There are usually help files for that. Besides, you have to know
 parameter names then, so you will still have to look at the declaration.

Sometimes yes. I have programming in M$/Sybase SQL, which use the both form, by Index and by Name. No rarely will dont remember the order or you mix the diferent order with omiting the parameters. This is not a problematic feature and maybe could not be to hard to implement. "Pavel Minayev" <evilone omen.ru> escreveu na mensagem news:a1hqag$1g8l$1 digitaldaemon.com...
 "Juarez Rudsatz" <juarez correio.com> wrote in message
 news:a1hnec$1eap$1 digitaldaemon.com...

  I dont remember if this was already discussed, but I wanna write about
 Parameters by Index versus Parameters by Name

It was =)

Oh ! No !!!!!!!!!! There are nothing new under the Sun !
 S : Could be much more easy if I could call the funcions passing

 by name too. Consider the following examples :

 (1)
   s = substring(Source=old_str, Start = MIDDLE, Stop =


 Not suitable since = is an operator in D, and thus Source=old_str is
 a legal expression.

 However, : could be used instead:

     s = substring(Source: old_str, Start: MIDDLE, Stop: str_len(old_str));

 2 - The programmer don't will need search by function in source code to

 the "definition". The code will be more easy to write.

There are usually help files for that. Besides, you have to know parameter names then, so you will still have to look at the declaration.
 What you think about this ?
 Comments, Sugestions, Negatives ?

It could be added as an alternative to the base syntax. Sometimes - not very frequently though - it is useful. However, I wouldn't be glad to type in all the parameter names. Also, D allows to omit parameter names in prototypes. Not really a big problem, still...

Jan 09 2002
prev sibling parent "Walter" <walter digitalmars.com> writes:
Named parameters is a good idea, it may go into V2. -Walter

"Juarez Rudsatz" <juarez correio.com> wrote in message
news:a1hnec$1eap$1 digitaldaemon.com...
 D people :

  I dont remember if this was already discussed, but I wanna write about
 Parameters by Index versus Parameters by Name

 The problem which I have when programing, is a confusion with parameter

 of a function. Supose the following functions ( dont pay attention to

 yet):

 char* substring(char* Source, int Start, Length) { }   (1)
 char* substring(char* Source, int From, To) { }

 char* replace(char* inString, Pattern, byPattern) { }  (2)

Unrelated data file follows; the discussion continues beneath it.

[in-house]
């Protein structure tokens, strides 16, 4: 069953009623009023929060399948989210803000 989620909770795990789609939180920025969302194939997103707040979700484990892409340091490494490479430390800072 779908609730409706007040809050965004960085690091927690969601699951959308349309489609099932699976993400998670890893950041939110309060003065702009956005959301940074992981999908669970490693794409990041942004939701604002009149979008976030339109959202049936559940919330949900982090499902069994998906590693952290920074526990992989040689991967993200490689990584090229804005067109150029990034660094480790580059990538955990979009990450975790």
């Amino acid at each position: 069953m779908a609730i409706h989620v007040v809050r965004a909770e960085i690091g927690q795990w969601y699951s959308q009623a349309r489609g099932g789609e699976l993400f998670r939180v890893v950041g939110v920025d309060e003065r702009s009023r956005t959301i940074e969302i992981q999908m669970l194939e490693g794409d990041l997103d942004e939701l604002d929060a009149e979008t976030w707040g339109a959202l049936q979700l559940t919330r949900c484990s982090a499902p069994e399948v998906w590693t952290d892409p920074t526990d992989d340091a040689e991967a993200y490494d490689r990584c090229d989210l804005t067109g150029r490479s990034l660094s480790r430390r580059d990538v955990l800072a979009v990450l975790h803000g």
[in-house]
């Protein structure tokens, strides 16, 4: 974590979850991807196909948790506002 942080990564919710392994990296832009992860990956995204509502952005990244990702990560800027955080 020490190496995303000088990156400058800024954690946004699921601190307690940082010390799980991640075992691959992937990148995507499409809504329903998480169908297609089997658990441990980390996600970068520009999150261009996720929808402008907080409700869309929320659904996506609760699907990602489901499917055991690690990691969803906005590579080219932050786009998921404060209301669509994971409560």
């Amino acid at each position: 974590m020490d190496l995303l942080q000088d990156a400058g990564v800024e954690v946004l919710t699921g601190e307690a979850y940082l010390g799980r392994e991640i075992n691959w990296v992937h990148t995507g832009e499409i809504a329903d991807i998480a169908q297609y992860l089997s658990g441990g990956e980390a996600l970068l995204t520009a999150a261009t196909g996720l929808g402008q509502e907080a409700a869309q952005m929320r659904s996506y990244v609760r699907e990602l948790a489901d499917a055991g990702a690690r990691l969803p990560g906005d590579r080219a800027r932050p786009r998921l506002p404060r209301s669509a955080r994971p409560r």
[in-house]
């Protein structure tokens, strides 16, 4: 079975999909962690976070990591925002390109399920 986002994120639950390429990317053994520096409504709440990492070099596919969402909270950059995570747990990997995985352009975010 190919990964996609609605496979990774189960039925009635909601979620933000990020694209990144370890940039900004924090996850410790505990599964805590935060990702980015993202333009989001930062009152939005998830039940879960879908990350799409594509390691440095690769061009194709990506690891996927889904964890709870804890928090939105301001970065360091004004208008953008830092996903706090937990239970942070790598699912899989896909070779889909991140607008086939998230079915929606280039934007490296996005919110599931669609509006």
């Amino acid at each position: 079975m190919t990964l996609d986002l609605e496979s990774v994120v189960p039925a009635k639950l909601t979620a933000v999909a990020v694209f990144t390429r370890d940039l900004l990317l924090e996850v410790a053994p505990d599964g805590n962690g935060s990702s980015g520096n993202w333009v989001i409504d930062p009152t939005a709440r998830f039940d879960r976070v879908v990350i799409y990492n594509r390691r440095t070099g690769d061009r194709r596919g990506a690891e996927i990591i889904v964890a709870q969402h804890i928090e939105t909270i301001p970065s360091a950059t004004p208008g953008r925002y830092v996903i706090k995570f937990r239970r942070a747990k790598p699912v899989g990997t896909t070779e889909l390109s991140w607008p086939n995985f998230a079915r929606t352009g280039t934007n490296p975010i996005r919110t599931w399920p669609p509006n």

char* replace(char* Pattern, byPattern, inString) { }
 char* replace(char* byPattern, Pattern, inString) { }

 The first case the problem is the two meanings of same name "substring".

 second problem is the confusion about order of parameters.
 When I am writing code, often I feel confused and need search the help for
 "function definition".

 S : Could be much more easy if I could call the funcions passing

 by name too. Consider the following examples :

 (1)
   s = substring(Source=old_str, Start = MIDDLE, Stop = str_len(old_str));

 or

  s = substring(old_str, MIDDLE, str_len(old_str) - MIDDLE);  // confusion
 ???

 (2)
  r = replace(Pattern = 'C++' , byPattern = 'D', inString = 'C++

 Language');

 or

  r = replace('C++ Programming Language' , 'C++' , 'D');

 Advantages :

 1 - The order of parameters is not too important now. The definition of
 function can change with none or lesser impacts.
 2 - The programmer don't will need search by function in source code to

 the "definition". The code will be more easy to write.
 3 - Programmers will not change, accidentally, the order, doing a mistake.
 3 - The code could be more readable.
 4 - The in, out and inout will not be affected
 5 - The overloading will work as is now.

 Disadvantages :

 1 - The typing and code will grow.
 2 - To change the parameters name will not be to easy as now, but they

 start have more significant names.
 3 - The C programmers don't will like and will say : this is ugly.
 4 - The matching parameter will have two algoritms increasing the

 Problems :

 a)
 int somefunc(double base, int fator) {}
 int somefunc(int base, double fator) {}

 when I call the following example, the compiler will need to throw a

 But It could know in semantic analysis time.

 x = somefunc(base = 10 , fator = 2);

 What you think about this ?
 Comments, Sugestions, Negatives ?

Jan 09 2002